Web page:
Background/Aim. Previous study by our group revealed that n-3 PUFA treatment modulates proteomic markers of Endo-plasmic reticulum stress (ERS) and mitochondrial dysfunction in hepatic tissue suggesting decreased of cellular lipotoxicity. The aim of the present study is to evaluate if molecular path-ways in plasma proteome could resemble those seen in the he-patic proteome after treatment with n-3 PUFA. Material and methods. We evaluated plasma proteomic profiles before and af-ter n-3 PUFA therapy in 27 subjects with NASH. In a double-blind, randomized, placebo-controlled trial, patients with NASH received 6-month treatment with n-3 PUFA [0.945 g/ day (64% ALA, 21% EPA, and 16% DHA)]. Plasma collected before and after-n-3 PUFA therapy was assessed using mass spectrometry for plasma proteomics. Differentially expressed protein (DEPs) were identified by using Morpheus software. Protein-protein interaction (PPI) networks of the DEPs were constructed by using Cytoscape/ClueGo software. Results. We identified increased expression of 26 proteins and decreased ex-pression of 21 proteins in the plasma after n-3 PUFA treatment. After treatment the PPI network indicated significant function-al enrichment of: regulation of protein processing (C4BPB, C6, CFB, CFH, CFI, CLEC3B, CPB2, F10, F12, F2, FCN3, GPLD1, HBB, HP, HPX, HRG, KLKB1, KNG1, KRT1, LTF, PLG, PROS1, VTN), negative regulation of lipoprotein oxida-tion (AGT, APOA1, APOD, APOE, APOM, C5, LBP, PON1), regulation of very-low-density lipoprotein particle remodeling (A2M, AGT, SERPINF2, SERPING1) and reverse cholesterol transport (ACTA2, AGT, APOA1, APOB, APOC2, APOD, APOE, APOH, APOM, C3,CLU, GPLD1, HPX, HRG, KNG1, LCAT, PF4, PLG, PON1, SERPINF2, TTR). Con-clusion. These data corroborate our previous results of the he-patic proteome. The treatment with omega-3 PUFAs also demonstrated regulates plasma proteome, modulating lipid and lipoprotein metabolism, ERS and mitochondrial functions, sug-gesting a decrease in hepatic lipotoxicity.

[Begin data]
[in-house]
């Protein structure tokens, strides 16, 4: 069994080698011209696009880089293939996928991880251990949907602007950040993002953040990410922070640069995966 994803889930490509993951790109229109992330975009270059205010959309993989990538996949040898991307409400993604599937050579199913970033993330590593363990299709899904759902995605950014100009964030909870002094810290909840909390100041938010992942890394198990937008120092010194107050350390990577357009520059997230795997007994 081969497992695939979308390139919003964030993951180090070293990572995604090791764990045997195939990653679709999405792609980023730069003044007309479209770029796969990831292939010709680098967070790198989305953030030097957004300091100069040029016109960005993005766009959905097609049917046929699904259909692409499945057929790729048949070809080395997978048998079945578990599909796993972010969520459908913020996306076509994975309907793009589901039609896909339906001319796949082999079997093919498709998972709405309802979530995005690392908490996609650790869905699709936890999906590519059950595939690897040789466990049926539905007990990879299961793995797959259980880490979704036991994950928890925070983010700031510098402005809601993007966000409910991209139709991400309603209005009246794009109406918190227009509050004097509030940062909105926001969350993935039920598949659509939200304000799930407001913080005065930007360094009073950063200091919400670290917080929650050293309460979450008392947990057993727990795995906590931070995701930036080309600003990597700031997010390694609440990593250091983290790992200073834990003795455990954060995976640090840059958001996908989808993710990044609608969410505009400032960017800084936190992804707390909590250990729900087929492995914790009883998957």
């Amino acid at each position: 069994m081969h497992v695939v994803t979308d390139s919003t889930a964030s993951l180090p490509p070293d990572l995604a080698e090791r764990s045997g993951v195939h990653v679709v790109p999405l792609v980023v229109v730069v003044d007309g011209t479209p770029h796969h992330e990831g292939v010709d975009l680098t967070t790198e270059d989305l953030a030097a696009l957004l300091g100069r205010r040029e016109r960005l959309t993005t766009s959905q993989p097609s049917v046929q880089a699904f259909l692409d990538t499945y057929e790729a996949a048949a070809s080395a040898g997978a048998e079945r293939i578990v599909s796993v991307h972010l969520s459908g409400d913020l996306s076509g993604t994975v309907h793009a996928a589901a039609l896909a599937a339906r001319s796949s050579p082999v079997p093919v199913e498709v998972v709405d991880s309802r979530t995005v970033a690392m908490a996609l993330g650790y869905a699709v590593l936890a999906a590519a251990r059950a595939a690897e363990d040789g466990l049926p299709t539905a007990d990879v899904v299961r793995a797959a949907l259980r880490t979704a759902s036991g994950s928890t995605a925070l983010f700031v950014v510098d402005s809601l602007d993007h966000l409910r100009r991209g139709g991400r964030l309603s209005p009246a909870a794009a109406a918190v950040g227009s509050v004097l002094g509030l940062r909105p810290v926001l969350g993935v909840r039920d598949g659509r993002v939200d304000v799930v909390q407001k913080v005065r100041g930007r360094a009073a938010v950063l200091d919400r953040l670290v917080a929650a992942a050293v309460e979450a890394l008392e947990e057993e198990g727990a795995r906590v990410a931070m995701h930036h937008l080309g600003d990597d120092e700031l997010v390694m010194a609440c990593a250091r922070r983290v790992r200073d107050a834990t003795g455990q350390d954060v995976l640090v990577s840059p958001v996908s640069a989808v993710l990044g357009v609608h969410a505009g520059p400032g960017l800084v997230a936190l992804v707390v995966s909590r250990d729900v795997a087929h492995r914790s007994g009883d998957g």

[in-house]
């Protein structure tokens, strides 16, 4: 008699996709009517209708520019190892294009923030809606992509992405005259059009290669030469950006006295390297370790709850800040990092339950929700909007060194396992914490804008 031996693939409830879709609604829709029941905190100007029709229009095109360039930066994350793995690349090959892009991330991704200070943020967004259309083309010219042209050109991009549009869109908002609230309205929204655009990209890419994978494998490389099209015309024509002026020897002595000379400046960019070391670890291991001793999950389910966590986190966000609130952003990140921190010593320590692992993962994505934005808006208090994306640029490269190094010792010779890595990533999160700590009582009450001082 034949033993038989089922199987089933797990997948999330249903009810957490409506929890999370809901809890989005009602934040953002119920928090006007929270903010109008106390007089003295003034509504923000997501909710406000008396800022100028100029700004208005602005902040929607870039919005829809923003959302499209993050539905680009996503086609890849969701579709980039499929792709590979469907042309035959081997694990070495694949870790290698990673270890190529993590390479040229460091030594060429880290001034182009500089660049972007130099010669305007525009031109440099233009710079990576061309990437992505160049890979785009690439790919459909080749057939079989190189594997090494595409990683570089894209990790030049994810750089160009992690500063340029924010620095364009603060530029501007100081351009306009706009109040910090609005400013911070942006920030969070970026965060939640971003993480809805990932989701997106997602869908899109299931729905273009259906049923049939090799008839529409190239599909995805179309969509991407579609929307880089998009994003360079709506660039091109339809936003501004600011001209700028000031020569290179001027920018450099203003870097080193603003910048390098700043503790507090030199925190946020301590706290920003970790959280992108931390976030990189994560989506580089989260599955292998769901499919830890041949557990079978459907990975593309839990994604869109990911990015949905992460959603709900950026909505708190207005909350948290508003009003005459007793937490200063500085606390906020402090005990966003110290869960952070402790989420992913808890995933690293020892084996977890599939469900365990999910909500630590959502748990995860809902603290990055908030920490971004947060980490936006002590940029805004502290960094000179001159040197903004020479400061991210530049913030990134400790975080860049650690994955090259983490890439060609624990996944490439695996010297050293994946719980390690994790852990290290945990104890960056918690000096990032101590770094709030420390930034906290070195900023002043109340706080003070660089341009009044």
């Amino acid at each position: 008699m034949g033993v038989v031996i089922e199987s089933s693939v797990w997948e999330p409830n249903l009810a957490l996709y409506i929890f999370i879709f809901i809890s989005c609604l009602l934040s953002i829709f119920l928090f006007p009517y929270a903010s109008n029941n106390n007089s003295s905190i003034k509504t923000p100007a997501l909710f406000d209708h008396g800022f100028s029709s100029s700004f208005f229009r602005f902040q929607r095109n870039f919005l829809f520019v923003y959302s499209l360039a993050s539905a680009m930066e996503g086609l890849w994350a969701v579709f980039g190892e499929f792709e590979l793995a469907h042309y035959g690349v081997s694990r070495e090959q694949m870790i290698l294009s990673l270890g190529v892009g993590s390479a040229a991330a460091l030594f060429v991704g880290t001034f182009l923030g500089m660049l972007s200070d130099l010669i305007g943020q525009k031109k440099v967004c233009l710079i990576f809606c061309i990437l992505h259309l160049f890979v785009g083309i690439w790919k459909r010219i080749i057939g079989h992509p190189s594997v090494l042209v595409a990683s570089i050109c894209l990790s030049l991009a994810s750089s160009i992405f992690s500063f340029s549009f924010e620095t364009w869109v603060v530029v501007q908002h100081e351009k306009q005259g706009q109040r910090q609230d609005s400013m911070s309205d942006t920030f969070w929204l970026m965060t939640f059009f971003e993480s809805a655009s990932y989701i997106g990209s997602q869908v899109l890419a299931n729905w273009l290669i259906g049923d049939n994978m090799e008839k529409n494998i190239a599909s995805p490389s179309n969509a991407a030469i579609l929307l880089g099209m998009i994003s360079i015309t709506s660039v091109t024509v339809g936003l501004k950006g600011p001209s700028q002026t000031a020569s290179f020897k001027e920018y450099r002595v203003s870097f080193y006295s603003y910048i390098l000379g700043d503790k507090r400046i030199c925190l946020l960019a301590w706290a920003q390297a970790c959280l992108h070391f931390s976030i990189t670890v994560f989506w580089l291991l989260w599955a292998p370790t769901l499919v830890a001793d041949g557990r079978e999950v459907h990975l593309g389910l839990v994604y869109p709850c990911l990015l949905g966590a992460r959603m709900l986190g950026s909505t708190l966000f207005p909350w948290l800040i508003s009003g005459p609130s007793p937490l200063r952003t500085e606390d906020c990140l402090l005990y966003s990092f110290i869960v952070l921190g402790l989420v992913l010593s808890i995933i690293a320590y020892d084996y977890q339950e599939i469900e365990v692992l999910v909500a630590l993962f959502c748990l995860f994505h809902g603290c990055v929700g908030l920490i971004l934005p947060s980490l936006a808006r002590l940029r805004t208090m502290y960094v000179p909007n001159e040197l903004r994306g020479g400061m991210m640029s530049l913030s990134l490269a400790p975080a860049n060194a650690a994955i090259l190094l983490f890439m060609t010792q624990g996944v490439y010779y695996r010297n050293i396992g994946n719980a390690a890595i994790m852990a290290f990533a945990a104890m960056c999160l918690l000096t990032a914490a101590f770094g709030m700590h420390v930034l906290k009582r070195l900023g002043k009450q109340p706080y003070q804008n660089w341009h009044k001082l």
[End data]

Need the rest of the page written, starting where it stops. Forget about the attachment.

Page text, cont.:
O-7

B.A.R.C.O.S. (BRAZILIAN ARGENTINE HEPATITIS C

COLLABORATIVE OBSERVATIONAL STUDY) REAL

WORD DATA OF HCV TREATMENT WITH

DACLATASVIR AND SOFOSBUVIR WITH OR

WITHOUT RIBAVIRIN